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How to define your values


While I was away in Byron Bay on retreat recently, I revisited my personal values. If you’ve never worked on your values, a great way to start is by creating a mind map. Grab a large sheet of paper and lots of coloured textas or pencils. Put on your favourite music and allow yourself plenty of uninterrupted time. You may even like to listen to a short guided meditation before you begin to put you in a relaxed and intuitive state of mind.

What exactly are values?

Your values are your heart’s deepest desire about how you want to live your life. They can describe the person you want to be, the personal attributes you want to focus on or the way that you want  to live. You can choose any words you like as your values but you might find it helpful to begin with some suggestions. You’ll find lots of examples by Googling ‘values list’.

How to begin

Note your top ten values on a piece of paper and on your mind map, write the word ‘Values’ in the centre of your page. Then create a branch for each of your individual values. As you complete this exercise, stay connected to your breath and your body – resist the urge to overthink your choices. It’s important to trust your instincts.

Add any other words that come into your mind

As you work on your mind map, be guided by whatever comes into your mind. Add any other words that you think of as they arise and remember, there’s no right or wrong way to do this.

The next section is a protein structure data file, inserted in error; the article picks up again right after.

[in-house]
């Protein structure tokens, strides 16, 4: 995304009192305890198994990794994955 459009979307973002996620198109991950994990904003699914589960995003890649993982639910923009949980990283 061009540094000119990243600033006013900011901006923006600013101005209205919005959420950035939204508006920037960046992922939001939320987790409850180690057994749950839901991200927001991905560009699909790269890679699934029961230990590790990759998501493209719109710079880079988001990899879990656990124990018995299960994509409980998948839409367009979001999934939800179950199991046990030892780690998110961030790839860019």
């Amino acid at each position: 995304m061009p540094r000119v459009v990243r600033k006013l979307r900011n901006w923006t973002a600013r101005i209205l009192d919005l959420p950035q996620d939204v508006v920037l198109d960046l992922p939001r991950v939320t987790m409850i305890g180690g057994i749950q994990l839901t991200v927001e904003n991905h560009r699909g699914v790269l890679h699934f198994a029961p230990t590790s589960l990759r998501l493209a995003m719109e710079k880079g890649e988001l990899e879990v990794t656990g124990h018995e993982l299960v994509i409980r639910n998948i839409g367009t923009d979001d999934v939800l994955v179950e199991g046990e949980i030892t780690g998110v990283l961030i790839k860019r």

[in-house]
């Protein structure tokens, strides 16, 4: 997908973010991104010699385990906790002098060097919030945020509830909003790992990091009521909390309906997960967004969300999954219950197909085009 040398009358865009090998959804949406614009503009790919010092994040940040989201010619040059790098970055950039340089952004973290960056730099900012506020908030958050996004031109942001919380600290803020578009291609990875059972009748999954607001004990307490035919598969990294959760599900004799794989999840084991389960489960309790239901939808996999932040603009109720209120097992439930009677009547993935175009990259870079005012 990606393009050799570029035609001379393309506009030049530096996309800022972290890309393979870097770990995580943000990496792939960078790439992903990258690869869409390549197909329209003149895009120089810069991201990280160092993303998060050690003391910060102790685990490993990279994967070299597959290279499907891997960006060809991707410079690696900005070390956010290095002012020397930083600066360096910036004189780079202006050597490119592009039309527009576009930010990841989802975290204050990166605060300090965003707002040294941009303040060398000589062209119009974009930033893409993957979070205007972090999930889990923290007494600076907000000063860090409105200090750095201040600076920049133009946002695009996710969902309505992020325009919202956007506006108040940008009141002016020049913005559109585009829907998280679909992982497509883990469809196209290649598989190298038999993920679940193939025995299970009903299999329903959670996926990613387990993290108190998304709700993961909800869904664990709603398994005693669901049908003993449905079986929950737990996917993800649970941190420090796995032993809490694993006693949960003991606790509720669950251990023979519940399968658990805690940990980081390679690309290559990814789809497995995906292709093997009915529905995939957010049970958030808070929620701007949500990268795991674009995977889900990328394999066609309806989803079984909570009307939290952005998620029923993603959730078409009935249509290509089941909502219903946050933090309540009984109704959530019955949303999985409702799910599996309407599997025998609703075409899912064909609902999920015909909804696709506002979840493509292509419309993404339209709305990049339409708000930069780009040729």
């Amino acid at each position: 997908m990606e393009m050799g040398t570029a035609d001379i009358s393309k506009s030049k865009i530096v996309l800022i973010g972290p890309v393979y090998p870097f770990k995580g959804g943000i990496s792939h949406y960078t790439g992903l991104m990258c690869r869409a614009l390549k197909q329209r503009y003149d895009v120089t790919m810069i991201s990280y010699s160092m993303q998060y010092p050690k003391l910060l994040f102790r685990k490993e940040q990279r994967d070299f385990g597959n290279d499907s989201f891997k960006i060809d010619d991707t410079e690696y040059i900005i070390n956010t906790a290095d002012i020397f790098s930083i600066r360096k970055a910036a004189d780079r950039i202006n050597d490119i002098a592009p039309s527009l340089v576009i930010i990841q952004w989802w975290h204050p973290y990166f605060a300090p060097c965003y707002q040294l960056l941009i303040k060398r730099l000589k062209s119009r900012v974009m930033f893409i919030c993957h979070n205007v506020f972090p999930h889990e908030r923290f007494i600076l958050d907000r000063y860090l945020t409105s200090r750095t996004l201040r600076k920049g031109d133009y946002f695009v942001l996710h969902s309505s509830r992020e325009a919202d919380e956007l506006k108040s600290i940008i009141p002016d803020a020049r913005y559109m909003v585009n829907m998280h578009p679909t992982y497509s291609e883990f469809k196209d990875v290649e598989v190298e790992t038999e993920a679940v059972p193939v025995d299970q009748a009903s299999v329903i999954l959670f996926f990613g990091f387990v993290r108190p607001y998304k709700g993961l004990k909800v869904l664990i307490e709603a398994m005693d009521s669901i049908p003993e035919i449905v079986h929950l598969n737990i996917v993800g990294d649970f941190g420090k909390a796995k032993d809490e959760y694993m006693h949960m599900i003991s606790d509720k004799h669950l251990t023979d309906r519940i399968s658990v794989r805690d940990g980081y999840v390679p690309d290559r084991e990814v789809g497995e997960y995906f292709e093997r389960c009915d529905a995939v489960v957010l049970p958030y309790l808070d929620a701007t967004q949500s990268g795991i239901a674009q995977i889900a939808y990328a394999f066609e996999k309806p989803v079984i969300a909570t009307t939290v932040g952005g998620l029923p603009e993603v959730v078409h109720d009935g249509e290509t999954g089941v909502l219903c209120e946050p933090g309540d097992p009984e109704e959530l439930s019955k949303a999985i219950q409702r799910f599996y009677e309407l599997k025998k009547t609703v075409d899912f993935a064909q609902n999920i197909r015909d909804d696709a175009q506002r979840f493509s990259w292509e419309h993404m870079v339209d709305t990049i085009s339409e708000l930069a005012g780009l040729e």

Grouping your values

You may find it helpful to group your values. For example, under the value of ‘integrity’ on my mind map, I added ‘honesty’ and ‘loyalty’. Under ‘connection’ I added ‘family happiness’ and ‘friendship’. Gathering your values into no more than five simple categories makes them easier to remember.

Are you aligned with your values?

Once you’ve refined your top values, check in with each of them and see how you’re tracking. You might even want to give yourself a score out of ten as to how aligned you are with each value right now (with 10/10 being completely aligned). It’s important that you don’t use this as an opportunity to beat yourself up but rather, see this exercise as a starting point for creating meaningful change in your life.

Taking action

Once your mind map is complete, choose at least one small action step you can take this week that will help you align with one of the values you’d like to focus on now.

Posted in: Life
Kate James

About the author

Kate James is an author, coach and mindfulness teacher. She works with female leaders and business owners to help them clarify their values and strengths and discover a mindset that allows them to live confident, purposeful lives.